Facts About Paralyzed Diaphragm
A paralyzed diaphragm is a disorder that occurs when the diaphragm muscle between the thoracic and abdominal cavities stops functioning properly. It indicates that the muscle has become paralyzed, effectively blocking the airflow intake and making breathing difficult.
The two primary causes of a paralyzed diaphragm are trauma and surgery. Traumatic injury sustained during an accident can cause direct damage to the nerve that controls the action of the diaphragm, leading to its paralysis. In other cases, certain surgeries, such as a lobectomy, may cause impaired function of this nerve due to disruption of surrounding tissues. Although rare, a third cause of a paralyzed diaphragm is an unknown defect that occurs during fetal development.
Regardless of whether the paralysis happens on one (unilateral) or both (bilateral) sides of the diaphragm, all patients will feel some decrease in lung capacity. This is most serious, with bilateral diaphragm paralysis. Typically, unilateral diaphragm paralysis produces no signs except in some patients recovering from COVID-19. In one study, survivors of coronavirus suffered from persistent shortness of breath and fatigue. Seventy-six percent of the participants had at least one sonographic abnormality of diaphragm muscle structure or function.
If you have questions about diaphragm paralysis, we have answers. Here are some of the most common questions we hear:
Will a paralyzed diaphragm heal?
While a paralyzed diaphragm can heal, it depends on the type and severity of the injury. If the injury was caused by an accident or non-traumatic event, it might be possible for the paralysis to improve with physical therapy, medication, or even surgery.
Can a paralyzed diaphragm be life-threatening?
Yes, typically, the diaphragm contracts and relaxes to move air in and out of the lungs. When paralyzed, the individual may be unable to move enough air in and out of the lungs efficiently. This can cause shortness of breath and lead to respiratory failure if left untreated.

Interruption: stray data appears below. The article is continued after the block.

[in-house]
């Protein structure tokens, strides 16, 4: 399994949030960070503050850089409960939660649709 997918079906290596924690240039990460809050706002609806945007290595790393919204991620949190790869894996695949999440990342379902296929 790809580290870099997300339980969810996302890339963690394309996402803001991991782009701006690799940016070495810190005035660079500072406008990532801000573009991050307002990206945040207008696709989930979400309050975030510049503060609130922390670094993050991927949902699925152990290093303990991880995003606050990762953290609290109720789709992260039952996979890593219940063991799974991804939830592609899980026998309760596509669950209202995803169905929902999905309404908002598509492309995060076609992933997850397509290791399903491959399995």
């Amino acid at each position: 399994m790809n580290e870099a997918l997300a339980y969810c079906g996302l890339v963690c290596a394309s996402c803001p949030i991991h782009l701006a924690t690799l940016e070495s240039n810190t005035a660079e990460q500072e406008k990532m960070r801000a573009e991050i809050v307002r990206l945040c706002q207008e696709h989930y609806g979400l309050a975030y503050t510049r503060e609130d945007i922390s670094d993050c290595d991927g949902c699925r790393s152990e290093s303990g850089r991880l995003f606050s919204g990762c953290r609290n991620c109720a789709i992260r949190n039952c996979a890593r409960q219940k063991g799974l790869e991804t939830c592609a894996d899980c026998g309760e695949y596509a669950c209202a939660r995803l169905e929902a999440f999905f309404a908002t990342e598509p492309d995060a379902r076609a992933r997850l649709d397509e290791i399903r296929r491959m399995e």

What is the most common cause of diaphragmatic trauma?
A common cause of diaphragmatic trauma is motor vehicle accidents. In these cases, a significant impact can cause the diaphragm to be torn, lacerated, or ruptured. Other paralyzed diaphragm causes include falls from heights, sports accidents, and direct blows to the abdomen from an object. Finally, surgical complications may also cause trauma to the diaphragm.
What disease affects the diaphragm?
Muscular Dystrophy is one of the most common diseases affecting the diaphragm. This genetic disorder causes muscle weakness in various body parts, including the diaphragm. People with this disease often find it difficult to breathe due to excessive weakness of the diaphragm and other muscles associated with respiration. Other diseases leading to diaphragmatic paralysis include Polio, Amyotrophic Lateral Sclerosis (ALS), Motor Neuron Disease, and Kennedy's Disease.
Can obesity cause a paralyzed diaphragm?
Yes, obesity can cause a paralyzed diaphragm. When a person is obese, their extra weight puts pressure on the chest cavity and abdomen. This can lead to compression of the phrenic nerve that runs from the neck to the diaphragm. Over time, this compression can cause damage to the nerve leading to paralysis of the diaphragm.
What nerve causes diaphragm paralysis?
Diaphragm paralysis is caused by damage or dysfunction of the phrenic nerve. This nerve is located at the bottom of the neck and provides signals to the diaphragm to contract and relax during breathing. Damage to the phrenic nerve can cause diaphragm paralysis on one or both sides, preventing normal breathing and leading to other symptoms like shortness of breath and fatigue. In some cases, medications, surgery, or a diaphragm pacemaker can be used to treat this condition.
How can I exercise with a paralyzed diaphragm?
Exercising with a paralyzed diaphragm can be challenging, but options are available that make it possible. You can do therapeutic exercises like abdominal bracing, rhythmic breathing drills, assisted coughs, and pursed lip breathing. This helps to activate dormant diaphragm muscles, which in turn improves your respiratory health.
What should I do if I suspect I have a paralyzed diaphragm?
The best plan to manage symptoms of diaphragm paralysis is to schedule a consultation to learn more about treatment options. A thoracic surgeon is a physician who specializes in treating illnesses related to the diaphragm and lungs. They diagnose, manage, and treat various respiratory conditions, including asthma, chronic obstructive pulmonary disease (COPD), mesothelioma, and more.
The Institute for Advanced Reconstruction surgeons are renowned for their skills and training in the treatment of nerve-related injuries and conditions. If you suspect that you have a paralyzed diaphragm or if you have received a diagnosis and would like a second opinion, contact our treatment center today to speak with a specialist.